When MLK responded to an "all lives matter" argument
As conversations on racism and the rights of those living in the U.S. take center stage, the nation is deeply divided on the ways in which our moral codes direct us. This is made most plain in the various reactions to the "Black Lives Matter" movement. Politicians seeking to walk the tightrope of race relations continue to increase the notoriety of another idea—that “all lives matter.”
At first glance, “all lives matter” may seem like an appropriate response to the issues surrounding racism in the U.S. It means seeing everyone as equals and treating them this way. It is theologically correct in relationship to the imago dei. But do temporal authorities bear the fruit of this theology?
Fifty-two years ago, eight white clergy penned their version of “all lives matter.” These white men of God questioned the efficacy of the civil rights movement in their hometown of Birmingham, Alabama. They wrote that "honest convictions in racial matters could properly be pursued in the courts” and continued by saying that they "recognize the natural impatience of people who feel that their hopes are slow in being realized.” Their conclusion:
We further strongly urge our own negro community to withdraw support from these demonstrations… When rights are consistently denied, a cause should be pressed in the courts and negotiations among local leaders, and not in the streets. We appeal to both our white and negro citizenry to observe the principles of law and order and common sense.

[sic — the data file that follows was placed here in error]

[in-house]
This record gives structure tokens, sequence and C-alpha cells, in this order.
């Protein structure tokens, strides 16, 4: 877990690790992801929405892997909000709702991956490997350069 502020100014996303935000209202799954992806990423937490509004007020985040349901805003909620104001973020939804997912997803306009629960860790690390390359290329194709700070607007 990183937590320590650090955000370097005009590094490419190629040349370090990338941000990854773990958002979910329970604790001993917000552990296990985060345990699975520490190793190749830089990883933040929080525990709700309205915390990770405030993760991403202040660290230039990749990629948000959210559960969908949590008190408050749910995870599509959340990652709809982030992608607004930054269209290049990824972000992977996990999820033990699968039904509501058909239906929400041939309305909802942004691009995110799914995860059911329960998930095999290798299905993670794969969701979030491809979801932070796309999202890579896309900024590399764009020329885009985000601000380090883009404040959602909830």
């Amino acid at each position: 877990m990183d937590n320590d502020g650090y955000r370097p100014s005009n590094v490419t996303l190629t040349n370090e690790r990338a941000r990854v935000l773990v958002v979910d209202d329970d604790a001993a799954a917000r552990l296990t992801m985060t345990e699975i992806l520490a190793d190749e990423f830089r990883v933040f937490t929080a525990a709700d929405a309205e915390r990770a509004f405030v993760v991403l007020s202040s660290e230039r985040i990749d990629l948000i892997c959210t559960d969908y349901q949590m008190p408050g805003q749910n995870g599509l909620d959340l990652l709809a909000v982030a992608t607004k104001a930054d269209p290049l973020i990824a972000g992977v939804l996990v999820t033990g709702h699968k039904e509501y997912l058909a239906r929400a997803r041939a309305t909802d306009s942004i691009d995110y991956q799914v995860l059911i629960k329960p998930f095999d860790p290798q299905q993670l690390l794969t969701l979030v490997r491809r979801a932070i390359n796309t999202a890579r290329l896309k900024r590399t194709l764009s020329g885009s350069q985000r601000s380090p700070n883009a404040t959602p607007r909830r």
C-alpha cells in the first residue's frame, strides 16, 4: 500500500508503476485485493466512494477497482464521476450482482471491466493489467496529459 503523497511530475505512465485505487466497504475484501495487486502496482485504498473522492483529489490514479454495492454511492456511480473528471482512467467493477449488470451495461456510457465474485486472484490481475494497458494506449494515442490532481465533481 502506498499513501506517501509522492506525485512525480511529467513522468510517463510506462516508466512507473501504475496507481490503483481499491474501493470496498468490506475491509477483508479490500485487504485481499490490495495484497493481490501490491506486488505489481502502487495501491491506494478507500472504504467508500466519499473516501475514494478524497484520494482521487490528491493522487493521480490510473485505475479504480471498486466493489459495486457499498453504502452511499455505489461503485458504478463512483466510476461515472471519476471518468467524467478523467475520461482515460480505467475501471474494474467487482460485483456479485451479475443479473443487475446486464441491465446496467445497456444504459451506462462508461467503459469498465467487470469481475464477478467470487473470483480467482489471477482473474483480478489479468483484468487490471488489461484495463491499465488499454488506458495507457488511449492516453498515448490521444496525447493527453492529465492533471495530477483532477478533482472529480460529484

The eight white clergy called upon the citizens of Birmingham to stand together to ensure that all people's rights were protected. The theological underpinnings of the argument may be noble, but it denies the realities of these men's particular time and space, in which the fabric of society was constructed and maintained based on a false notion of equality.
History remembers that Martin Luther King Jr. wrote “Letter from Birmingham Jail”—and especially the words “Injustice anywhere is a threat to justice everywhere”—in response to his fellow clergy. White people would do well to remember as well the eight white clergy who argued for restraint in a time of political, religious, and social upheaval. Look at “all lives matter” in light of this statement by these men, and its meaning is realigned. While the theological sentiment rings true, our beliefs are not held in a vacuum. The unfortunate reality of “all lives matter” is that it seeks to maintain the status quo. The white clergy of Birmingham sought to understand the time in which they lived, but they forgot the space they occupied. The realities of the Jim Crow South made it impossible to live out the myth of equality.
A half-century later, the beliefs that undergird "all lives matter” do not account for the temporal realities that bear a strange fruit. When it denies the systemic injustices of housing segregation, mass incarceration, and police brutality, "all lives matter" is just words. To claim equality in light of injustice is to deny the very principle that all lives matter.
Our weekly feature Then and Now harnesses the expertise of American religious historians who care about the cities of God and the cities of humans. It's published in partnership with the Kripke Center of Creighton University and edited by Edward Carson, Beth Shalom Hessel, and John D. Wilsey.